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16 April 2013

"It's not the customer's job to know what they want" (Steve Jobs)

As pointed out by Steve Jobs, customers notoriously do not know what they want.  No wonder 35% those who engage in co-creation are disappointed by the results, as shown by the 2013 YMS.


Still, involving customers remains a priority for many marketers.  And I think they are right.  Whereas it is clear customers won’t come up with the solution, they will actually help define the problem.  That is typically the boost companies need for successful innovation.

What do marketers who tick the ‘great success’ box in the YMS questionnaire have in common?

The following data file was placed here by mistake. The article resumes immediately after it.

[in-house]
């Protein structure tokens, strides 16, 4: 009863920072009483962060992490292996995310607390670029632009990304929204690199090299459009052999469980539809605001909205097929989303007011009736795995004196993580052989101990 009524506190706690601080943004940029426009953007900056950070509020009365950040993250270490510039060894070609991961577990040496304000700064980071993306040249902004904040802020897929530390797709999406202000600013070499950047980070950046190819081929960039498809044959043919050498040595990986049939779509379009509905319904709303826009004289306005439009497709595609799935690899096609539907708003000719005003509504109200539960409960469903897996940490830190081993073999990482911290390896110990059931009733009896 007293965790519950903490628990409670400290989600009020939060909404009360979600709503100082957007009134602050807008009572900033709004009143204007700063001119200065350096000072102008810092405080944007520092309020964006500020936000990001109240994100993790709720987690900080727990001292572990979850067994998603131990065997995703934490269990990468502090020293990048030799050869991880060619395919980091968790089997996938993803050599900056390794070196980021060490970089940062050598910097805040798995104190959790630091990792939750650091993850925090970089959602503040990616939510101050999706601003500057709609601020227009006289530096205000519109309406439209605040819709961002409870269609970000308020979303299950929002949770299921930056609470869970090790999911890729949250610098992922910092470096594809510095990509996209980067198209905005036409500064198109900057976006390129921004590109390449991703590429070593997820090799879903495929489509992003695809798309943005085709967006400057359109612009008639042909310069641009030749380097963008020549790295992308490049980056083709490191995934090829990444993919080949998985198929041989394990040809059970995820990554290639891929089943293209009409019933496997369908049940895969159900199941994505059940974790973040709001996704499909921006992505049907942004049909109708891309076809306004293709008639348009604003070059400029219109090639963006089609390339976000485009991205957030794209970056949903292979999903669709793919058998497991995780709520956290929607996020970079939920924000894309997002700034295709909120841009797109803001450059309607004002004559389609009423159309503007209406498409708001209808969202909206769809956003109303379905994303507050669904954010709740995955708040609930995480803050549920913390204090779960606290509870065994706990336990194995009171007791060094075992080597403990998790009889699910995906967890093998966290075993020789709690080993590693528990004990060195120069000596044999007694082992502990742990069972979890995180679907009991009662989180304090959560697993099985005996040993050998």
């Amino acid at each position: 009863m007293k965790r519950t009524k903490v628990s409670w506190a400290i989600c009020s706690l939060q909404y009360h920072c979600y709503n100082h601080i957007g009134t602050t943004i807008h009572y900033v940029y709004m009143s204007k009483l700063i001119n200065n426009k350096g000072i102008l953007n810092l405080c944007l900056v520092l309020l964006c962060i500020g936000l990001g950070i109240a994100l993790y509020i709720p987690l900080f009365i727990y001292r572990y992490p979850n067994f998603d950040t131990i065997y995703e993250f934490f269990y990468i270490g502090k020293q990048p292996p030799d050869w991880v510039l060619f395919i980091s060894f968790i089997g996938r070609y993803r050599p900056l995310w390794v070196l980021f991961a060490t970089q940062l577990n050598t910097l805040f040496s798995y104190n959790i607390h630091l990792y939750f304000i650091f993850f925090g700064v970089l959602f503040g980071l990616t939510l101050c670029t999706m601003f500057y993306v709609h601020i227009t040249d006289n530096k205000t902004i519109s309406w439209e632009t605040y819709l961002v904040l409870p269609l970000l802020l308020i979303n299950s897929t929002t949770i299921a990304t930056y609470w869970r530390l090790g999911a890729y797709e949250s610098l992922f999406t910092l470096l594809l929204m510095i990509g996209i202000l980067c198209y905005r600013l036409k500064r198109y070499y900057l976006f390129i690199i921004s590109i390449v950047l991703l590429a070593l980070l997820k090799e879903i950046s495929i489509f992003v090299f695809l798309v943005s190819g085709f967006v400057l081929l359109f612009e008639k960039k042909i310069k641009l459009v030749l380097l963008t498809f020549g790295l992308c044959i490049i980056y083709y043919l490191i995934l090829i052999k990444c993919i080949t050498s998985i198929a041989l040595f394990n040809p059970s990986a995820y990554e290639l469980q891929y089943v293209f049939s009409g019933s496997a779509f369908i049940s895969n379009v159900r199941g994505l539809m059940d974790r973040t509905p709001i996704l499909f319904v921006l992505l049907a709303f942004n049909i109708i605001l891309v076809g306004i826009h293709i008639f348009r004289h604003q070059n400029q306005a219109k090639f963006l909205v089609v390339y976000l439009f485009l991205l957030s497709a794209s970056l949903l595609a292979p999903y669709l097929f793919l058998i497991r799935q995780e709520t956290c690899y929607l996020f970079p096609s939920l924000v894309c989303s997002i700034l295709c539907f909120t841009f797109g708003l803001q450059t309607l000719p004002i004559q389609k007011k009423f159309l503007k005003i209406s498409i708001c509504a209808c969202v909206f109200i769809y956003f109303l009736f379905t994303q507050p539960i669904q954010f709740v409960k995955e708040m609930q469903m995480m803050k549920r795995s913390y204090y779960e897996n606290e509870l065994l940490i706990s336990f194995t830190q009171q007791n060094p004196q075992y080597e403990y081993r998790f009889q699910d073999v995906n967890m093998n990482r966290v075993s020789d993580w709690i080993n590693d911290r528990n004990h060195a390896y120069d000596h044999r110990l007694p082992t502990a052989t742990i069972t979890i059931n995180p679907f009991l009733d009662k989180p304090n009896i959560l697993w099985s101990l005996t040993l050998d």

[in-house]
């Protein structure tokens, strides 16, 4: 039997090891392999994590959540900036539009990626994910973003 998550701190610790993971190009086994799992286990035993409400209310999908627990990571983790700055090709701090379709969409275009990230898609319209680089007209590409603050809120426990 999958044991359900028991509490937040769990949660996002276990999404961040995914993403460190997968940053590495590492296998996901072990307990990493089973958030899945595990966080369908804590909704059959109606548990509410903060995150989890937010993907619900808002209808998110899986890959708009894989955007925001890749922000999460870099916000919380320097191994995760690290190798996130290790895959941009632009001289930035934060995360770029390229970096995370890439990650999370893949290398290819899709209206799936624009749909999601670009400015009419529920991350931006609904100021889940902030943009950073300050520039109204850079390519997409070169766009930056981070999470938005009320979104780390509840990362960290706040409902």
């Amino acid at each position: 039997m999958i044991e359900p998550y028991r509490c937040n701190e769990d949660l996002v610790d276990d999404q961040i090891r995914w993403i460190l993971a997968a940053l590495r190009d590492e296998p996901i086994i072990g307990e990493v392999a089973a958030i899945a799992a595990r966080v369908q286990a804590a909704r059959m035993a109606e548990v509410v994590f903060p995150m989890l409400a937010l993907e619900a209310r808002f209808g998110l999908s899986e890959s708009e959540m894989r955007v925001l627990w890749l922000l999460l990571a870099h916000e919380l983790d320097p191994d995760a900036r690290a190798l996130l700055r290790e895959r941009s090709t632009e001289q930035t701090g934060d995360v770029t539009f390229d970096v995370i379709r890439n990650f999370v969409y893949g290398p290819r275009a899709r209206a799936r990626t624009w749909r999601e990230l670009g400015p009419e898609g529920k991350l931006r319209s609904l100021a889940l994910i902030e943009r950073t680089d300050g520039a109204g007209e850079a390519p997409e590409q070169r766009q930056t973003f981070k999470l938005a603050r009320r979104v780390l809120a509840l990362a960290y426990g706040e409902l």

• Focus:  They do not use co-creation as a Marcom tool and conduct it with no other commercial objective than understanding their customer needs.
  • Agility: They do not use it as an excuse for inertia or to avoid taking decision.  They know when to stop asking and move on to the next phase.
  • Creativity: These marketers do not expect customers to generate the next big disruptive idea.  The latter explain what their problem is, and the former come up with the solution.
  • Tangibility: They conduct in-depth interviews, as time-consuming as it may seem, thanks to their top management setting it as a clear priority.
  • Sustainability:  Co-creation is embedded in their product development process and generates positive ROI because decisions are genuinely client-driven.

The (apparent) simplicity of interacting with customers on-line has shed a new light on the long existing practice of involving customers.  Nothing new but still a great idea, bearing in mind that what you are looking for is a problem (worth solving), not a solution.


More insight on how to successfully involve customers in product development on  (Running Lean).